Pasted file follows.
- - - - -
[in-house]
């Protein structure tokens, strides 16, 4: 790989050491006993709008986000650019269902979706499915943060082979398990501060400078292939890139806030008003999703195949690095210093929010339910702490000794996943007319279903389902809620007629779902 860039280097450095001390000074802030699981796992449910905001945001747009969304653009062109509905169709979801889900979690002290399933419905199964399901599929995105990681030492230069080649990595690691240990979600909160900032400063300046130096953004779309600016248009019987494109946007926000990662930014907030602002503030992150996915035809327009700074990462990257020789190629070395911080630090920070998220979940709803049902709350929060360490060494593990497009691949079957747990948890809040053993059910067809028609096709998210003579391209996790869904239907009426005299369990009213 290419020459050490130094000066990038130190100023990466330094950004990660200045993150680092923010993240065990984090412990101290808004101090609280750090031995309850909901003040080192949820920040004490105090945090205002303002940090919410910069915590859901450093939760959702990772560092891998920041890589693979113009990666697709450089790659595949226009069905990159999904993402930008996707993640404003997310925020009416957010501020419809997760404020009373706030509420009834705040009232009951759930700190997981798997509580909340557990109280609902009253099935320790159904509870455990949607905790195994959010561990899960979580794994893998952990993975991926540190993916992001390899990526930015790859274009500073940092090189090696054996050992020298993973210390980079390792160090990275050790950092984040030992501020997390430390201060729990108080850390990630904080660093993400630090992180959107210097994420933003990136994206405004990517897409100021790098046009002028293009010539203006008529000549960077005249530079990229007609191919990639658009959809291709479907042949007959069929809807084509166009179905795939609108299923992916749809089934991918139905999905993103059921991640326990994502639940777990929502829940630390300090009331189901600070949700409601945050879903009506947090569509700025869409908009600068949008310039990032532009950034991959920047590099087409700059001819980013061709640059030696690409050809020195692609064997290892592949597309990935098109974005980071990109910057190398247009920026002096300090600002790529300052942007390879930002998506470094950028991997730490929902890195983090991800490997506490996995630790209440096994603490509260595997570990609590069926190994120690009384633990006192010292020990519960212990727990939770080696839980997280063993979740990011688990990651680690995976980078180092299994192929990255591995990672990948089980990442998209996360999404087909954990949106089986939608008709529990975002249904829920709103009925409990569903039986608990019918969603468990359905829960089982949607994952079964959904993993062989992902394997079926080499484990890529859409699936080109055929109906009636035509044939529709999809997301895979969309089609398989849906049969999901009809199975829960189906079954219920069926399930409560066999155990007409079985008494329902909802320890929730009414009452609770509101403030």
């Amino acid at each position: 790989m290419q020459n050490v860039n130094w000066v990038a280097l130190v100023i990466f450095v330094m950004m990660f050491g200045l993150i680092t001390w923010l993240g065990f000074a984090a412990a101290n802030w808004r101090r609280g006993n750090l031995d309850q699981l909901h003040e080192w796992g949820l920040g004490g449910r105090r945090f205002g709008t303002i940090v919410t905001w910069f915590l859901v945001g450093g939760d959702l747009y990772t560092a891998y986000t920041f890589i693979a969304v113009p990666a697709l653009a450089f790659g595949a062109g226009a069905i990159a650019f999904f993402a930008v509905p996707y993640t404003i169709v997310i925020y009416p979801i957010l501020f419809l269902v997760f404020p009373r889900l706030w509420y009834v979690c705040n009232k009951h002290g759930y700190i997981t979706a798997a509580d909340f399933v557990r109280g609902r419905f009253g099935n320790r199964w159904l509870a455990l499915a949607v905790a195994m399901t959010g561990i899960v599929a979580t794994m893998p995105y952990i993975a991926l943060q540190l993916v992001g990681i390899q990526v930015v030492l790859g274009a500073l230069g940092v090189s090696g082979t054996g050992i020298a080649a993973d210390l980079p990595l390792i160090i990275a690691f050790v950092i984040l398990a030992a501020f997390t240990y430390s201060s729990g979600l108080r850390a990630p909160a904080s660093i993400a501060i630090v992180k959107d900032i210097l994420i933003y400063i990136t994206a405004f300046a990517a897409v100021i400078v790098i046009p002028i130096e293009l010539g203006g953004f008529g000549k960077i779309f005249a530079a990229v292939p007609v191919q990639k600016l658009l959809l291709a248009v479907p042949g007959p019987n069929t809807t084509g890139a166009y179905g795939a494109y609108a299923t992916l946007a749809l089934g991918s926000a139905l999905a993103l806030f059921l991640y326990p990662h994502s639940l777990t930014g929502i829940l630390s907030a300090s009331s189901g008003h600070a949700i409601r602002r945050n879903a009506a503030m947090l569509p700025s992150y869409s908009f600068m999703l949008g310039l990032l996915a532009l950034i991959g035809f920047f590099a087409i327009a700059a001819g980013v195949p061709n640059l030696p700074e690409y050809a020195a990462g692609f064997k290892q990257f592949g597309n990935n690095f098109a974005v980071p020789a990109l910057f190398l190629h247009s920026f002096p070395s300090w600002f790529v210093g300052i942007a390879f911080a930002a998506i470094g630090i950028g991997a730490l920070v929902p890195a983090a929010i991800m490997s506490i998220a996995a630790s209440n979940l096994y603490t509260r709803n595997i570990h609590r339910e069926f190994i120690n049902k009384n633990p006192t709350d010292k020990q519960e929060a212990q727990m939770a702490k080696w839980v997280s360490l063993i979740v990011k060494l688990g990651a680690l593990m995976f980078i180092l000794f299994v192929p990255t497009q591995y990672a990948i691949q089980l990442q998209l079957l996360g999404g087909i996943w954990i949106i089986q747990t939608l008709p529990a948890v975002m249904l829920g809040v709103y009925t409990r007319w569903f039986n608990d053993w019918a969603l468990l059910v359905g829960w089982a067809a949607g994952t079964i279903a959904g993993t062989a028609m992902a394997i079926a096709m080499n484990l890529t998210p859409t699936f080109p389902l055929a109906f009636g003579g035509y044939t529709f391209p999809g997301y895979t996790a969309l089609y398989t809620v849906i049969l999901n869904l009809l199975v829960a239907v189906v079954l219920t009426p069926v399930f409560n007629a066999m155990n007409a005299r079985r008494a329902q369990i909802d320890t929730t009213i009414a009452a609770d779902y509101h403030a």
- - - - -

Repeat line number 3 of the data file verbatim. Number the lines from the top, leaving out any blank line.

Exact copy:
């Amino acid at each position: 790989m290419q020459n050490v860039n130094w000066v990038a280097l130190v100023i990466f450095v330094m950004m990660f050491g200045l993150i680092t001390w923010l993240g065990f000074a984090a412990a101290n802030w808004r101090r609280g006993n750090l031995d309850q699981l909901h003040e080192w796992g949820l920040g004490g449910r105090r945090f205002g709008t303002i940090v919410t905001w910069f915590l859901v945001g450093g939760d959702l747009y990772t560092a891998y986000t920041f890589i693979a969304v113009p990666a697709l653009a450089f790659g595949a062109g226009a069905i990159a650019f999904f993402a930008v509905p996707y993640t404003i169709v997310i925020y009416p979801i957010l501020f419809l269902v997760f404020p009373r889900l706030w509420y009834v979690c705040n009232k009951h002290g759930y700190i997981t979706a798997a509580d909340f399933v557990r109280g609902r419905f009253g099935n320790r199964w159904l509870a455990l499915a949607v905790a195994m399901t959010g561990i899960v599929a979580t794994m893998p995105y952990i993975a991926l943060q540190l993916v992001g990681i390899q990526v930015v030492l790859g274009a500073l230069g940092v090189s090696g082979t054996g050992i020298a080649a993973d210390l980079p990595l390792i160090i990275a690691f050790v950092i984040l398990a030992a501020f997390t240990y430390s201060s729990g979600l108080r850390a990630p909160a904080s660093i993400a501060i630090v992180k959107d900032i210097l994420i933003y400063i990136t994206a405004f300046a990517a897409v100021i400078v790098i046009p002028i130096e293009l010539g203006g953004f008529g000549k960077i779309f005249a530079a990229v292939p007609v191919q990639k600016l658009l959809l291709a248009v479907p042949g007959p019987n069929t809807t084509g890139a166009y179905g795939a494109y609108a299923t992916l946007a749809l089934g991918s926000a139905l999905a993103l806030f059921l991640y326990p990662h994502s639940l777990t930014g929502i829940l630390s907030a300090s009331s189901g008003h600070a949700i409601r602002r945050n879903a009506a503030m947090l569509p700025s992150y869409s908009f600068m999703l949008g310039l990032l996915a532009l950034i991959g035809f920047f590099a087409i327009a700059a001819g980013v195949p061709n640059l030696p700074e690409y050809a020195a990462g692609f064997k290892q990257f592949g597309n990935n690095f098109a974005v980071p020789a990109l910057f190398l190629h247009s920026f002096p070395s300090w600002f790529v210093g300052i942007a390879f911080a930002a998506i470094g630090i950028g991997a730490l920070v929902p890195a983090a929010i991800m490997s506490i998220a996995a630790s209440n979940l096994y603490t509260r709803n595997i570990h609590r339910e069926f190994i120690n049902k009384n633990p006192t709350d010292k020990q519960e929060a212990q727990m939770a702490k080696w839980v997280s360490l063993i979740v990011k060494l688990g990651a680690l593990m995976f980078i180092l000794f299994v192929p990255t497009q591995y990672a990948i691949q089980l990442q998209l079957l996360g999404g087909i996943w954990i949106i089986q747990t939608l008709p529990a948890v975002m249904l829920g809040v709103y009925t409990r007319w569903f039986n608990d053993w019918a969603l468990l059910v359905g829960w089982a067809a949607g994952t079964i279903a959904g993993t062989a028609m992902a394997i079926a096709m080499n484990l890529t998210p859409t699936f080109p389902l055929a109906f009636g003579g035509y044939t529709f391209p999809g997301y895979t996790a969309l089609y398989t809620v849906i049969l999901n869904l009809l199975v829960a239907v189906v079954l219920t009426p069926v399930f409560n007629a066999m155990n007409a005299r079985r008494a329902q369990i909802d320890t929730t009213i009414a009452a609770d779902y509101h403030a």